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[03/22/11 - 12:25 AM]
Interview: "Marcel's Quantum Kitchen" Star Marcel Vigneron
By Jim Halterman (TFC)

It was only a matter of time before one of the talented (and charismatic) chefs from Bravo's popular cooking competition series "Top Chef" would end up with a show of his or her own. Chef Marcel Vigneron may have a reputation for being abrasive with other chefs and was labeled a villain during the series' second season (where he was runner-up) and the current "All-Stars" season (where he was the ninth chef eliminated) but he is now headlining his own food-centric reality series on Syfy.

In "Marcel's Quantum Kitchen," Vigneron's love for gastronomy (the art of cooking and science) is explored as the 30-year old chef and his newly assembled team are challenged with catering jobs where they employ their unique way of cooking. During his chat last week with our Jim Halterman, Vigneron talked about how it feels to be known as a jerk, whether cooking or science came first for him and how he feels about the ever-expanding use of science in the kitchen.

Jim Halterman: You address in the first episode how some people might think of you as a jerk but you're really just a perfectionist...

Marcel Vigneron: [Laughs.] ...I figured I might as well just put it on the table and get it out in the open!

JH: So when you watch 'Top Chef' and you hear the other chefs say less-than-flattering things about you, does it bother you or do you let it roll off?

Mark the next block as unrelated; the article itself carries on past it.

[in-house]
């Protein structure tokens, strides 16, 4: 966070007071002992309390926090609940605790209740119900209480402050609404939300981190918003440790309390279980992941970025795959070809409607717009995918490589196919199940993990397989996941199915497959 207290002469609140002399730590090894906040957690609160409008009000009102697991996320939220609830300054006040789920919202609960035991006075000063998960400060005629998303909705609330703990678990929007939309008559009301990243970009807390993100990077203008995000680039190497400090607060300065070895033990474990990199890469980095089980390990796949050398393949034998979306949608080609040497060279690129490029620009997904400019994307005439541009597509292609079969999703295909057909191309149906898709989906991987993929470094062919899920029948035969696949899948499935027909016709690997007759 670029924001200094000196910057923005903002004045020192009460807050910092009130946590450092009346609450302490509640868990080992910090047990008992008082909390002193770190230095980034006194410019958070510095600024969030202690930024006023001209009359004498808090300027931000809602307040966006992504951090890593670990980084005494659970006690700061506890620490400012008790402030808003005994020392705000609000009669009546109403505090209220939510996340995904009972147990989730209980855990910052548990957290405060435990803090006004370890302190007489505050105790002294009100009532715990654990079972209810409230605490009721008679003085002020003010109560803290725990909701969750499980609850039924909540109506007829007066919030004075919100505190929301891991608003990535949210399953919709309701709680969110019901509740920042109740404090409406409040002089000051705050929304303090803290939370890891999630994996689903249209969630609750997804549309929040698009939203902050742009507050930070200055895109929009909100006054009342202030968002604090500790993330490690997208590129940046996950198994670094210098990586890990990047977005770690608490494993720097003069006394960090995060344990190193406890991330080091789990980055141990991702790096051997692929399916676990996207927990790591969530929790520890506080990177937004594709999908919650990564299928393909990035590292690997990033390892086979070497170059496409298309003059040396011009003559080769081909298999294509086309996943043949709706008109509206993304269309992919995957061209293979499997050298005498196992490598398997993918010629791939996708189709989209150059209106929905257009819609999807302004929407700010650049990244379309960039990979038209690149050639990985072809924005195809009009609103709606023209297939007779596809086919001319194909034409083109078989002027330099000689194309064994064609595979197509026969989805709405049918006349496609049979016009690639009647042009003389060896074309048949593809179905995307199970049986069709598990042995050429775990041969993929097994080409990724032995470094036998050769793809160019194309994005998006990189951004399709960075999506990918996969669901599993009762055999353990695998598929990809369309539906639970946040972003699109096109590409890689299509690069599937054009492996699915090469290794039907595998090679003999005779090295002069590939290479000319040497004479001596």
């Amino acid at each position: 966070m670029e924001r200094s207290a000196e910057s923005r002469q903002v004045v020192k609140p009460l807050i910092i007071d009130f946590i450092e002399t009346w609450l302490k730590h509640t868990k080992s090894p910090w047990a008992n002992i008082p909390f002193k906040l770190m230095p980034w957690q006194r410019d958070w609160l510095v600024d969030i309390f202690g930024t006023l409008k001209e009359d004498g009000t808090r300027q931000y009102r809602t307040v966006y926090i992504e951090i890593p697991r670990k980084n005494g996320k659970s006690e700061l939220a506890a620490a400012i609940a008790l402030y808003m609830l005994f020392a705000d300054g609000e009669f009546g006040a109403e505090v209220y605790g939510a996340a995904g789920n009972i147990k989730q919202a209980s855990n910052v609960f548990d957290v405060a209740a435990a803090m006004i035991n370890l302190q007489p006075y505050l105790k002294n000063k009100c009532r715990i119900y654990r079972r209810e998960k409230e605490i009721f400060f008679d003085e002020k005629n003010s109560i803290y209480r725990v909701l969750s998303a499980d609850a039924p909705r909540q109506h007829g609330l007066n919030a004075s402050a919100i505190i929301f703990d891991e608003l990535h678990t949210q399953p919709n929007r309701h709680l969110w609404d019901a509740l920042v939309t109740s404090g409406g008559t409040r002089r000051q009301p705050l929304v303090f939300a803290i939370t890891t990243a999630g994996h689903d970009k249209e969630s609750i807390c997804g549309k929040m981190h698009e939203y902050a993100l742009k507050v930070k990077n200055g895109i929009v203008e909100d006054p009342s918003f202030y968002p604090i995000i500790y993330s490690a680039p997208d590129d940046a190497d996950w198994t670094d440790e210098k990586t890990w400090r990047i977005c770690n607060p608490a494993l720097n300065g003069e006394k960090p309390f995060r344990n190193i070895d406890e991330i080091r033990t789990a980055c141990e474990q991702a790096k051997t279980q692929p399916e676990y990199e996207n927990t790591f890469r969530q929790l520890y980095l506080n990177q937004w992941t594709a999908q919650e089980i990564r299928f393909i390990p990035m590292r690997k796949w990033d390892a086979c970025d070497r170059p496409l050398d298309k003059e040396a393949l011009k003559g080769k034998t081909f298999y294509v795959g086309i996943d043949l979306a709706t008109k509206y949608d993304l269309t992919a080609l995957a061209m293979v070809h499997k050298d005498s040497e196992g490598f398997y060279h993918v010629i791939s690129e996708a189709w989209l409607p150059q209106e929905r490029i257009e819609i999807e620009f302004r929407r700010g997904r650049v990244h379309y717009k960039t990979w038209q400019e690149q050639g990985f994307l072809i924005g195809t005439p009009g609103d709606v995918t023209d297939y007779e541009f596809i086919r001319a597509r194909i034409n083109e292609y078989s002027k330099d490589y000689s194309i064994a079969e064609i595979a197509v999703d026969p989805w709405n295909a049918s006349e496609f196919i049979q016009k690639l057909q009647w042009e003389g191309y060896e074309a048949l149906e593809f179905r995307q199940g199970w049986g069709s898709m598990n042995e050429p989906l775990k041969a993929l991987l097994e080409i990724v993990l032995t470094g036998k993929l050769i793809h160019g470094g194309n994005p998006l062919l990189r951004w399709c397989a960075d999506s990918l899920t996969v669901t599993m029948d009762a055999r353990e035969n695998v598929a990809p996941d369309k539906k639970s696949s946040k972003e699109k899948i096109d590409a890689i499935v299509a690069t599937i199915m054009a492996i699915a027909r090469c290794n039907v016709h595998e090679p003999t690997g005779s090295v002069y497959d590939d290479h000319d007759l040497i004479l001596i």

MV: I try not to let it bother me but I'm a sensitive guy, believe it or not. I try not to let other people's criticism get to me but at the same time I do take some things to heart but it's also something I'm getting used to.

JH: We have to talk about the current "Top Chef: All Stars" season. Was it more difficult than you expected? They definitely raised the bar with the challenges this season!

MV: It was extremely difficult doing 'Top Chef: All Stars.' It's not just the cooking. There are so many aspects of the whole situation that are challenging. For example, we were out in New York and everybody is in tight living quarters, you don't get to sleep much and it's pretty stressful. The challenges in and of themselves are extremely difficult. It's not easy to make a stuffing dish with no equipment and one hand tied behind your back or create a dish in less than eight minutes! Also, there's a reason they call it 'All Stars.' The competition was fierce! Everybody on that show is an extremely talented chef. You also get the opportunity to learn about yourself as a chef going through those processes. Like, really finding out 'What would I make if I only had eight minutes?' It was a very unique experience but at the same time it was pretty awesome!

JH: In terms of science and cooking, which came first for you?

MV: It's interesting. I never really excelled at chemistry or science when I was going through general education. It wasn't until I really started cooking that I became more curious in the scientific aspect of cooking. I was wondering how was the mayonnaise made? What is the mayonnaise? And once you understand what it is then you can actually apply that understanding and apply that science into what you're doing and utilize that knowledge to help you along that path of cooking. For me, it was cooking that spawned this curiosity in science.

JH: In doing the SyFy show, there are little pop-ups on-screen throughout the show that explain different scientific methods and terminology. Was it important that you educate the audience?